One memorable night, about midnight, Hughes, wearing a sports coat, tie, and tennis shoes, sat at the table. Hughes stayed about 30 minutes, then left. The troupe toured England and North Africa, and spent time in Italy. George fell ill and returned home, but Bain and the ladies stayed. Bain eventually came home, and in late , he received a call from guitarist Dave Barbour. He also worked with xylophonist Red Norvo and his sextet. Barbour told Bain he was working with Tommy Dorsey at the Casino Gardens in Los Angeles, and that he was going to stay in town when the band went on the road.

Barbour arranged for Bain to sit in with the band one night and when Dorsey asked if he would like to play with the band, Bain responded with a resounding, Sure! He finished the remaining eight weeks at the Casino Gardens and went out on the road. I sat next to Buddy Rich for almost two years, Bain explains. He was the highest-paid member of the band, by far, and he had a feature spot in every stage show.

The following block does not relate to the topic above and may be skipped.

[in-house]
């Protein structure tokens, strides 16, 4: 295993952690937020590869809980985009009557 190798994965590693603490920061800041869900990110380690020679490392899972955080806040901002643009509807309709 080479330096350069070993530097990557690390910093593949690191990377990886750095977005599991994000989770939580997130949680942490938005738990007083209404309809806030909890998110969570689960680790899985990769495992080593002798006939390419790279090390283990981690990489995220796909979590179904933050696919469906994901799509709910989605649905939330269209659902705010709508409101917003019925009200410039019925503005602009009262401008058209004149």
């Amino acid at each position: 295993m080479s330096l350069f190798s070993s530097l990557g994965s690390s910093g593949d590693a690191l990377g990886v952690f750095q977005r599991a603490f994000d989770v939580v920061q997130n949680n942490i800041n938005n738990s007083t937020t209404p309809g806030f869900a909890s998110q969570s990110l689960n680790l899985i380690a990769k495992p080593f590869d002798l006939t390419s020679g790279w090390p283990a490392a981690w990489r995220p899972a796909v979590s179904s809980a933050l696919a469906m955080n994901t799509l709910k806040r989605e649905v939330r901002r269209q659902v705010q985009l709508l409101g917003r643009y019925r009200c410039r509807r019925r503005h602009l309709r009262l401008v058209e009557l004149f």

It would just break the place up. There was nobody like Buddy. But he and Tommy would get into personality clashes, especially if Tommy made a motion that the tempo was not right. Buddy would get really upset with him for that. He had a newspaper and hed put it on the tom tom and while reading it, he would look at Tommy. That left guitar, bass, piano, and this big band.

Tommy would be looking at me, and so the rhythm guitar had to move the band. It really got to be not funny. It was a constant bickering. Tommys gag was to walk off the stage while Buddy was playing his drum solo and walk next door to have a drink.